Eighteenth Sunday after Pentecost
SERMON TEXT: Luke 16:1-13
Jesus told his disciples: “There was a rich man whose manager was accused of wasting his possessions. So he called him in and asked him, ‘What is this I hear about you? Give an account of your management, because you cannot be manager any longer.’ “The manager said to himself, ‘What shall I do now? My master is taking away my job. I’m not strong enough to dig, and I’m ashamed to beg— I know what I’ll do so that, when I lose my job here, people will welcome me into their houses.’ “So he called in each one of his master’s debtors. He asked the first, ‘How much do you owe my master?’ “‘Nine hundred gallons of olive oil,’ he replied. “The manager told him, ‘Take your bill, sit down quickly, and make it four hundred and fifty.’ “Then he asked the second, ‘And how much do you owe?’ “‘A thousand bushels of wheat,’ he replied. “He told him, ‘Take your bill and make it eight hundred.’ “The master commended the dishonest manager because he had acted shrewdly. For the people of this world are more shrewd in dealing with their own kind than are the people of the light. I tell you, use worldly wealth to gain friends for yourselves, so that when it is gone, you will be welcomed into eternal dwellings. “Whoever can be trusted with very little can also be trusted with much, and whoever is dishonest with very little will also be dishonest with much. So if you have not been trustworthy in handling worldly wealth, who will trust you with true riches? And if you have not been trustworthy with someone else’s property, who will give you property of your own? “No one can serve two masters. Either you will hate the one and love the other, or you will be devoted to the one and despise the other. You cannot serve both God and money.”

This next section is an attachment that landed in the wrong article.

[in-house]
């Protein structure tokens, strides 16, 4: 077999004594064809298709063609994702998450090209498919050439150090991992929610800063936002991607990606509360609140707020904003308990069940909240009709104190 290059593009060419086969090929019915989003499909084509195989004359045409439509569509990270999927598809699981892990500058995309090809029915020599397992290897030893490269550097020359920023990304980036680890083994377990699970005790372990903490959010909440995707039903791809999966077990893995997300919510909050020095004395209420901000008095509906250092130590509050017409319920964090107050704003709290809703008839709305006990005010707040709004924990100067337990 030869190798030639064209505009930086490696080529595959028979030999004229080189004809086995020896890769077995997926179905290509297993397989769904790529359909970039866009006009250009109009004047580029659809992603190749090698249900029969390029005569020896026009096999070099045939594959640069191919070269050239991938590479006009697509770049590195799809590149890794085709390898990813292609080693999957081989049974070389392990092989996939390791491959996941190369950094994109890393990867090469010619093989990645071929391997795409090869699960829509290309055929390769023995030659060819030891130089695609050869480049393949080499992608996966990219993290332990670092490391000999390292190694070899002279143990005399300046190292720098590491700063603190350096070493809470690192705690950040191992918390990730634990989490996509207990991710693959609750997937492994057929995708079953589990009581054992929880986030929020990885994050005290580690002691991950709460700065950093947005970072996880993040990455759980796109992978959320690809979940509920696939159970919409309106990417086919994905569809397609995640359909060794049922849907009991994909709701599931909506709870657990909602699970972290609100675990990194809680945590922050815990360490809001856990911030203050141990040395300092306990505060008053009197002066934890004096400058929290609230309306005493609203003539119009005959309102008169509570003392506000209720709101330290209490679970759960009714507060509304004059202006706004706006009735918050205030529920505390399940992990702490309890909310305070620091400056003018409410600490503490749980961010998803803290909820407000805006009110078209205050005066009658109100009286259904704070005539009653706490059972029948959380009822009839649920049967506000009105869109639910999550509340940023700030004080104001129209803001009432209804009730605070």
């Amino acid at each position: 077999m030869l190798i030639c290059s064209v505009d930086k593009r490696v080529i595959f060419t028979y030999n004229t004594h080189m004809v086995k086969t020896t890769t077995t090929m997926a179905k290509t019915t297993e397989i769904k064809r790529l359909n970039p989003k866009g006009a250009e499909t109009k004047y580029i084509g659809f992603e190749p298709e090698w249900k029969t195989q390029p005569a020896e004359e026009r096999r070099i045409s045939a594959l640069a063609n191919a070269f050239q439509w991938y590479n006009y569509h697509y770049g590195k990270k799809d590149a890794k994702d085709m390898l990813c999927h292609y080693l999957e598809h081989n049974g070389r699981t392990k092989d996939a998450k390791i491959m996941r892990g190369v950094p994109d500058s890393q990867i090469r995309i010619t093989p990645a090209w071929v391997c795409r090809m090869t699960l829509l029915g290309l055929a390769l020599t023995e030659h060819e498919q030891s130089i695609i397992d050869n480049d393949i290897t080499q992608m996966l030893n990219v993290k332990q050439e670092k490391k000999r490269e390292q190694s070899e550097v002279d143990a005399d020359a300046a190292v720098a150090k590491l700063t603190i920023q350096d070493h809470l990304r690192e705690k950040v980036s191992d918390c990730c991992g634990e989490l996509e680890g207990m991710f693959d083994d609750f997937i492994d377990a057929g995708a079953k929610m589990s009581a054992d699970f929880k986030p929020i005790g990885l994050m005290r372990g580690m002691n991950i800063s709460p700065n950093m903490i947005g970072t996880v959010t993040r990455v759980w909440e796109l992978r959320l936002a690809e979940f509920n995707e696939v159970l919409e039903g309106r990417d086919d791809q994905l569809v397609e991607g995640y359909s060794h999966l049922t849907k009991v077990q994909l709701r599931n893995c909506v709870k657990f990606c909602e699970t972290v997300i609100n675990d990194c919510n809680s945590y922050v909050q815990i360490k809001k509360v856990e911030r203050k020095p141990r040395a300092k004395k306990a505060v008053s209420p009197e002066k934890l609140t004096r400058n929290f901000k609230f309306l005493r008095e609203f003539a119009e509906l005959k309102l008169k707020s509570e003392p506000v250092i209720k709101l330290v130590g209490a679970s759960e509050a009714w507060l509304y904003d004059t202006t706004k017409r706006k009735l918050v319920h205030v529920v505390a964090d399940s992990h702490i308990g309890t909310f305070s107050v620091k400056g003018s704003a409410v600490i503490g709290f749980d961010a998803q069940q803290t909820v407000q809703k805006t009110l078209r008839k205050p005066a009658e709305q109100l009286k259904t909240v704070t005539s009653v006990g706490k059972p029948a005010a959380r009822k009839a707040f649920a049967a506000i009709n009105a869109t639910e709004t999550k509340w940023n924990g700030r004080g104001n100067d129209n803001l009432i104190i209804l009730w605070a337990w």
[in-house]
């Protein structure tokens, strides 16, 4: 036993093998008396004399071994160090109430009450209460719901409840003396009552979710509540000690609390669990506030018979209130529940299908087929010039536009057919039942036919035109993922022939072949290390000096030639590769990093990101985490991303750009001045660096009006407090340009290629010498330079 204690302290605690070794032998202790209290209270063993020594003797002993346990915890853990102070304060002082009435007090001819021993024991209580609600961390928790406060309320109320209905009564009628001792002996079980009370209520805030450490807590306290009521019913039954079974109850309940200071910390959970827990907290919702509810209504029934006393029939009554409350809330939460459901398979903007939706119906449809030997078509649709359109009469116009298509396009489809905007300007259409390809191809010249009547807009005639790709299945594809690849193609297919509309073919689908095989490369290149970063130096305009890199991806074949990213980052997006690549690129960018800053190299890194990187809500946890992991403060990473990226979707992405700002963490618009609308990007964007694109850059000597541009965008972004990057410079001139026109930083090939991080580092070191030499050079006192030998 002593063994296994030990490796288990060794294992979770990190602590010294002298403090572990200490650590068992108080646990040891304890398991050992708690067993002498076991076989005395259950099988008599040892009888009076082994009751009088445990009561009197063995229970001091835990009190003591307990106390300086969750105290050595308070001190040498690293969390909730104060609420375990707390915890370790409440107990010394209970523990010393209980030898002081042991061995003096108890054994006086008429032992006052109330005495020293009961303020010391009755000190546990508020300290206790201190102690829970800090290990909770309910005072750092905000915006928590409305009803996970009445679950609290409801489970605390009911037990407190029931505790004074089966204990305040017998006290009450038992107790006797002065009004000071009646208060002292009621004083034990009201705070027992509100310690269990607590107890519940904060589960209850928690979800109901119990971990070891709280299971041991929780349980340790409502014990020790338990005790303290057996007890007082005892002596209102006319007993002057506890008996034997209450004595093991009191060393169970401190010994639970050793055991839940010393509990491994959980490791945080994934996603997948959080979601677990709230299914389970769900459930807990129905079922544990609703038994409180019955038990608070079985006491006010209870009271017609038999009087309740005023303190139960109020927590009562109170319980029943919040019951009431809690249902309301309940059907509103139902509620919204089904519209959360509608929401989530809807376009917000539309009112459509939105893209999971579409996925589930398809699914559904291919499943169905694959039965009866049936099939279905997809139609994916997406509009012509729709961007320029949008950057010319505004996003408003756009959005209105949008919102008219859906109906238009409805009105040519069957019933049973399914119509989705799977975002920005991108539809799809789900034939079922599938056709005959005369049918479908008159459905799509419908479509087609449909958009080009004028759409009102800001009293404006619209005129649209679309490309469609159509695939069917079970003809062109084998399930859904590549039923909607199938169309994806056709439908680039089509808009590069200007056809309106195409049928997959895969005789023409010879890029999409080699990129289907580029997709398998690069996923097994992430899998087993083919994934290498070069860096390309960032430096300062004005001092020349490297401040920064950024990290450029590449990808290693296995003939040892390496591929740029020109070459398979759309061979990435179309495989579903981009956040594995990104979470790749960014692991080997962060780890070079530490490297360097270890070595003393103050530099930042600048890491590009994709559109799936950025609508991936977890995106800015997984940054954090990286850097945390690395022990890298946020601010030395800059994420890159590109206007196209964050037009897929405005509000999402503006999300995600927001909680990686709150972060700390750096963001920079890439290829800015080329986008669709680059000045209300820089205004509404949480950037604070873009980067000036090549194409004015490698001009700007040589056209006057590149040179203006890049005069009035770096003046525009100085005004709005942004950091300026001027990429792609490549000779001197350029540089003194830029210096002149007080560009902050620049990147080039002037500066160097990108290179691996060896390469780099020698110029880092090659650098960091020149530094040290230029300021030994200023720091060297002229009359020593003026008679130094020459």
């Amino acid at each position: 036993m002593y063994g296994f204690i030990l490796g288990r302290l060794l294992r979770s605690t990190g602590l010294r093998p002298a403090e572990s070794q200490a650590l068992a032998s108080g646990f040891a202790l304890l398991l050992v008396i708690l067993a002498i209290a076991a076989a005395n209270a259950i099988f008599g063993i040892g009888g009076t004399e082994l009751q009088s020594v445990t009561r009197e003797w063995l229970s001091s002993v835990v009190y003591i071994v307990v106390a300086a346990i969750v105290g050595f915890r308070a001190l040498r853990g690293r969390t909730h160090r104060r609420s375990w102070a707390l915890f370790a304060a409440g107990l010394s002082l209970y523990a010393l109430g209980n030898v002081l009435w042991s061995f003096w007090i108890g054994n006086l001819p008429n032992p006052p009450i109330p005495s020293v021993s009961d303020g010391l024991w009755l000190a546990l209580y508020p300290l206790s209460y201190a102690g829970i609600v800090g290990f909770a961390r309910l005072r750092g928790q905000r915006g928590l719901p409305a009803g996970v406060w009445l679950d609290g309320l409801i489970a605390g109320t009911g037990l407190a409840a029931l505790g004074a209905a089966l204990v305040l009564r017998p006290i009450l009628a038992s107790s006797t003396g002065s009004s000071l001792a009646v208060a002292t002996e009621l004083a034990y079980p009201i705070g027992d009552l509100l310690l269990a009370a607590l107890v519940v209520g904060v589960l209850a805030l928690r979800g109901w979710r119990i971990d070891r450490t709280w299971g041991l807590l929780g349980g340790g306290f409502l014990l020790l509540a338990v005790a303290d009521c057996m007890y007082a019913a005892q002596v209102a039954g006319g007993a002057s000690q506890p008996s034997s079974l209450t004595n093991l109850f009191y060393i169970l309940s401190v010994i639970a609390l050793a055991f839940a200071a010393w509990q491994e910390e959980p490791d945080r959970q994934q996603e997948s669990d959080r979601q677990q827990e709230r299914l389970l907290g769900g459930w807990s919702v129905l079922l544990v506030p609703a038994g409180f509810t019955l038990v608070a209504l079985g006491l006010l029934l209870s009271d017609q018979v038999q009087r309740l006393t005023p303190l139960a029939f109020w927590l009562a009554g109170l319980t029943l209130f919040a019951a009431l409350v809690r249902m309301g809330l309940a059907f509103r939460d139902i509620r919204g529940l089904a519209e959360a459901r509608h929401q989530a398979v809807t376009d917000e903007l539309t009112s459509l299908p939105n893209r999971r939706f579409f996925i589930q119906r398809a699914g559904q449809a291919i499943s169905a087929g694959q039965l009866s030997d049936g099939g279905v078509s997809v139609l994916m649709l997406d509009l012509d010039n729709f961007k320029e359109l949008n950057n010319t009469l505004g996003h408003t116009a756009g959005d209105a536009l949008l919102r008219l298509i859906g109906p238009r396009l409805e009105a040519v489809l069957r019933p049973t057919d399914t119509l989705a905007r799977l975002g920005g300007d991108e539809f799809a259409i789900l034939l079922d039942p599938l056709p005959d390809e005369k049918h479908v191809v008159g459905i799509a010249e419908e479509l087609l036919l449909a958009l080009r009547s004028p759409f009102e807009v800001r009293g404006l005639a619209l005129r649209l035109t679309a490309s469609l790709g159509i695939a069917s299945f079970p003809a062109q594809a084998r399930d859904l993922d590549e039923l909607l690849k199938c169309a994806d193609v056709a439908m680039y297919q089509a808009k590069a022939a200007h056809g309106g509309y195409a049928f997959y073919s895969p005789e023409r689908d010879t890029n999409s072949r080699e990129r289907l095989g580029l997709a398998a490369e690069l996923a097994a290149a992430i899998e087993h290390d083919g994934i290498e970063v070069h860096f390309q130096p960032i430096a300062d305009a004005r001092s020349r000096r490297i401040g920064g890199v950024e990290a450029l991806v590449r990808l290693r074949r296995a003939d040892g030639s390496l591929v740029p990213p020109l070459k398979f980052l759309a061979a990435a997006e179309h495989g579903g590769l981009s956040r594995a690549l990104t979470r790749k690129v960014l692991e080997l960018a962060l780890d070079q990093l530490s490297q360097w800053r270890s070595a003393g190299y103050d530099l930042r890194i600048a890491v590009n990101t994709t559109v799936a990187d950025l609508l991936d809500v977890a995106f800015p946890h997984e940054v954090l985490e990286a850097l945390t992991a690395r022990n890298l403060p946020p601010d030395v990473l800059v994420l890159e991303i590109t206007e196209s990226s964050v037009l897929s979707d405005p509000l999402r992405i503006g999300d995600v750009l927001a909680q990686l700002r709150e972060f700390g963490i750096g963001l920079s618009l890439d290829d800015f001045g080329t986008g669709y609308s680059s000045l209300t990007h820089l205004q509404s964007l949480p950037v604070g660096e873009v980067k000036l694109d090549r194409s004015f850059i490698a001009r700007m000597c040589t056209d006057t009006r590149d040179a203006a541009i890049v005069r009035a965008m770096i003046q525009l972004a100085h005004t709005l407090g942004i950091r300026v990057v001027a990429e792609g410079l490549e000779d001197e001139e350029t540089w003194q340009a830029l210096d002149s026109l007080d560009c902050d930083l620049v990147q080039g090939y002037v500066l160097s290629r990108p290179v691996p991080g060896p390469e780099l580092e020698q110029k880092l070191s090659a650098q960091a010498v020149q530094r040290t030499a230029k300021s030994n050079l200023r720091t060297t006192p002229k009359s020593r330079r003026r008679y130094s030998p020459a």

Sermon Audio & Service Video
FIRST LESSON: Amos 8:4-7
Hear this, you who trample the needy and do away with the poor of the land, saying, “When will the New Moon be over that we may sell grain,
and the Sabbath be ended that we may market wheat?”—
skimping on the measure, boosting the price and cheating with dishonest scales, buying the poor with silver and the needy for a pair of sandals, selling even the sweepings with the wheat. The LORD has sworn by himself, the Pride of Jacob: “I will never forget anything they have done.
SECOND LESSON: 1 Timothy 6:6-16
But godliness with contentment is great gain. For we brought nothing into the world, and we can take nothing out of it. But if we have food and clothing, we will be content with that. Those who want to get rich fall into temptation and a trap and into many foolish and harmful desires that plunge people into ruin and destruction. For the love of money is a root of all kinds of evil. Some people, eager for money, have wandered from the faith and pierced themselves with many griefs.
GOSPEL: Luke 16:1-13
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